Debut Fiction Five0020

Mannu, we love you!

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The posters of cute babies, quotes on motherhood, and a large mirror with the tagline, ‘You’re beautiful!’ were overwhelming. I looked round and heavy. The pink gota-patti odani accentuated the pink in my cheeks. Had Mannu seen my state, she would have laughed and, till now, might have enlightened me on the process of going into labour with all the sounds and drama.


The waiting lounge was full of expectant mothers. The mayhem of discussions on do’s and don’ts, past experiences, and guessing games about the baby’s gender; everything looked surreal. I was new to the place and felt lonely in the crowd. 

I missed her. 

We were the bumchums who discussed everything under the sun. She knew details beforehand: periods, pubic hair and tenderness. Mannu was a Pandora’s box of forbidden knowledge that had solutions to my silly figments of self-doubt. She aspired to become a doctor.

Known to be the firebrand, everyone avoided confrontation with her except Dadisa. Perhaps Dadisa found a piece of her in Mannu. Beaten up and locked for getting lost in berry shrubs, stealing sweet imli and sour kairi, or fighting with boys, I had seen Mannu creating din while claiming her place equal to Bhaisa. 


Bapusa often warned, “Laddo! You’re heading for doom. Take care!”

And then, one day, she was nowhere to be found. Our home reverberated with her name, ‘Mannu! Athe aa, tanne main bataoon!’ was quiet forever. 

We lost our pride, and I, my best friend. 

Wished someone had told her we love her!

Only unanswered questions and stories remained!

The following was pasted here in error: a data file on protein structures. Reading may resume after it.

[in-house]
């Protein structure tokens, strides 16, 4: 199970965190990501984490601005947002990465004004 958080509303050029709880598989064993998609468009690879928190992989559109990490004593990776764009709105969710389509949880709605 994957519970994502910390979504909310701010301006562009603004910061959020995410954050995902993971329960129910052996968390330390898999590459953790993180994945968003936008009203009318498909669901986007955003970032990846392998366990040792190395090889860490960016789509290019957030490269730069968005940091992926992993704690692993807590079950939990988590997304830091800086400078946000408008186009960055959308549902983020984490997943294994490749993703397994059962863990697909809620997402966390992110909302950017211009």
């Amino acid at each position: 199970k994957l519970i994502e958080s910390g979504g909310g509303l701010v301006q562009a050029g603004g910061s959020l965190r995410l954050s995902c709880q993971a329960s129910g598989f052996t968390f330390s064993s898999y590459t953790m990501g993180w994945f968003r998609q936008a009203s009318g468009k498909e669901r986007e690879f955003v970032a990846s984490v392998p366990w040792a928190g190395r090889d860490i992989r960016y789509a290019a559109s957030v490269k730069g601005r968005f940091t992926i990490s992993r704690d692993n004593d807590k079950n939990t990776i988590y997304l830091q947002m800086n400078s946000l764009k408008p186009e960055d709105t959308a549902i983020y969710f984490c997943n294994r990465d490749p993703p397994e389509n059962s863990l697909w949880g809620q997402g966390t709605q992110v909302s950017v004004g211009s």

I saw a woman rushing inside, “Baisa, hurry, there’s an emergency.” 

I froze. Tears streamed out of my eyes. I kept staring at the woman. She continued saying something frantically and darted back to the gallery that led to the nursing home.

Realising it was her, I screamed, “MmMmMmmMannuuMonika…”

I dashed out, caught hold of her and hugged her from behind. 

She shivered, squeezed my hands, sat down, and cried, “Kannu, so long! I almost lost hope.”


We hugged, cried, wiped each other’s tears and giggled like teenagers.

I wished to beat her, but instead, I uttered, “Chudail! Where have you been all these years?”


“It’s a long story.” 

“But tell me? You’ve grown up so big and beautiful. All without me?” 

“Weren’t you married in Barmer?” Mannu asked.


“We recently shifted here. But how do you know?” I was surprised.


“Bapusa meets me, sometimes.”


“But, why didn’t he tell us?”


“I was raped while loitering in the kikar jungle and left to die. Bapusa found me and brought me to Udaipur. Everything changed.”

“Na, Mannu!” I hugged her.

“Don’t Worry! I’m fine now.”

“I’m a trained nurse and work in a women’s welfare home associated with this hospital.”

“I missed your marriage and so much more,” She choked.


 “Not anymore. It’s time to come out of the Kikar forest.” 

“Let’s go home. Everyone misses you!” 

“Besides, who’ll tell me about raising babies?” I held her tight and called Dadisa.





Gota-patti – a type of Indian Rajasthani embroidery of zari ribbons sewn on fabrics.

Odani – Shawl

Dadisa – Grandmother

Bapusa – Father

Bhaisa – Brother

Baisa- Elder sister or madam

Laddo- A term to lovingly address a daughter

Imli – Tamarind

Kairi – Raw mango

Athe aa, tene main bataoon – Come here, I’ll sort you out.

Chudail – Witch (here it is used lovingly to abuse)

Na – No











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